Dr. Stone: One promising change I see is the decreased silo effect that was alive and well for quite a long time in our profession.
An example from the past is that there was a time when many practice owners were uncomfortable and not supportive of practice managers getting together to exchange “in-the-trenches” tips and share everyday practice challenges. Veterinary practices often remained quiet about their “secret sauce” and relied on being better than their neighbors or competitors.
Today, it’s encouraging to see the open exchanges of veterinary groups, including veterinarians, practice managers, technicians, and industry professionals getting together to discuss what works, what doesn’t, and other concerns. I see the tearing down of silos as a huge contributor to raising the bar in our profession.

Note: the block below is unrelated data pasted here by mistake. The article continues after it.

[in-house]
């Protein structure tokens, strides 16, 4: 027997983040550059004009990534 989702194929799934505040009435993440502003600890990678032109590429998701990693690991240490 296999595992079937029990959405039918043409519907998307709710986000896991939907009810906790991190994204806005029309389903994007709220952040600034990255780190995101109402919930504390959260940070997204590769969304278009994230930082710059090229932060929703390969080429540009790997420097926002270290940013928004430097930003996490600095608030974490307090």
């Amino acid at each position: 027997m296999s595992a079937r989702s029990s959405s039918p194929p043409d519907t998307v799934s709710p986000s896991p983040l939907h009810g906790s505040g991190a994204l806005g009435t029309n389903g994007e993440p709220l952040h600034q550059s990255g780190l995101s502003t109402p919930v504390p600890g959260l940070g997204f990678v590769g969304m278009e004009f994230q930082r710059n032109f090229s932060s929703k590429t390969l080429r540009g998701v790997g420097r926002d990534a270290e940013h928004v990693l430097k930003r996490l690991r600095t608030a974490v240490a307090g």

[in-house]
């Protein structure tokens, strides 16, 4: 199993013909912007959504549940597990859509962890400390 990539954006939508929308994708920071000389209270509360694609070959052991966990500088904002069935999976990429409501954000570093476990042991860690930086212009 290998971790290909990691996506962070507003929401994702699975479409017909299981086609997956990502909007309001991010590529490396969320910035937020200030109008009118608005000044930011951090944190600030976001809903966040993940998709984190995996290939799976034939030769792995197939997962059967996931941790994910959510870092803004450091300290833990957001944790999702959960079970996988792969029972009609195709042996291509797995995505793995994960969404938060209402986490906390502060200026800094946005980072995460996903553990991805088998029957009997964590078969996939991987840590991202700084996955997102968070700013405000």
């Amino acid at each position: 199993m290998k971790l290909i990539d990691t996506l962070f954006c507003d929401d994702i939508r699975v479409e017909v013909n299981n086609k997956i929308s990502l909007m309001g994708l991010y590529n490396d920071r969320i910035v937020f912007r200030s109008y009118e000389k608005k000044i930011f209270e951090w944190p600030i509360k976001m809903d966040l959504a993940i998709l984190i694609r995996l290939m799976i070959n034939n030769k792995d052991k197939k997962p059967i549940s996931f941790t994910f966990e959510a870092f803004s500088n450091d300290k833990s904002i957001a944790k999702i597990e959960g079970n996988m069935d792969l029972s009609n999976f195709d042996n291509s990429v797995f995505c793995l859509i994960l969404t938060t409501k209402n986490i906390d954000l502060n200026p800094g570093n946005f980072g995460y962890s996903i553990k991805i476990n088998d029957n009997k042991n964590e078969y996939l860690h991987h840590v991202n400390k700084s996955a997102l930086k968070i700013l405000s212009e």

One of the most challenging changes for veterinary practices that I see is actually navigating through all of the change. It’s necessary for practice leaders to develop their leadership and communication skills to help them manage the challenges and impact associated with constant and frequent change.
NAVC: You are known for saying that success comes from “Solutions Developed Together”. We get it about why that’s smart; we are curious about what led you to shorthand the process into these specific keywords?
Dr. Stone: I chose those three words a long time ago as I saw the best outcomes, in just about every endeavor, were linked to collaborative experiences and relationships.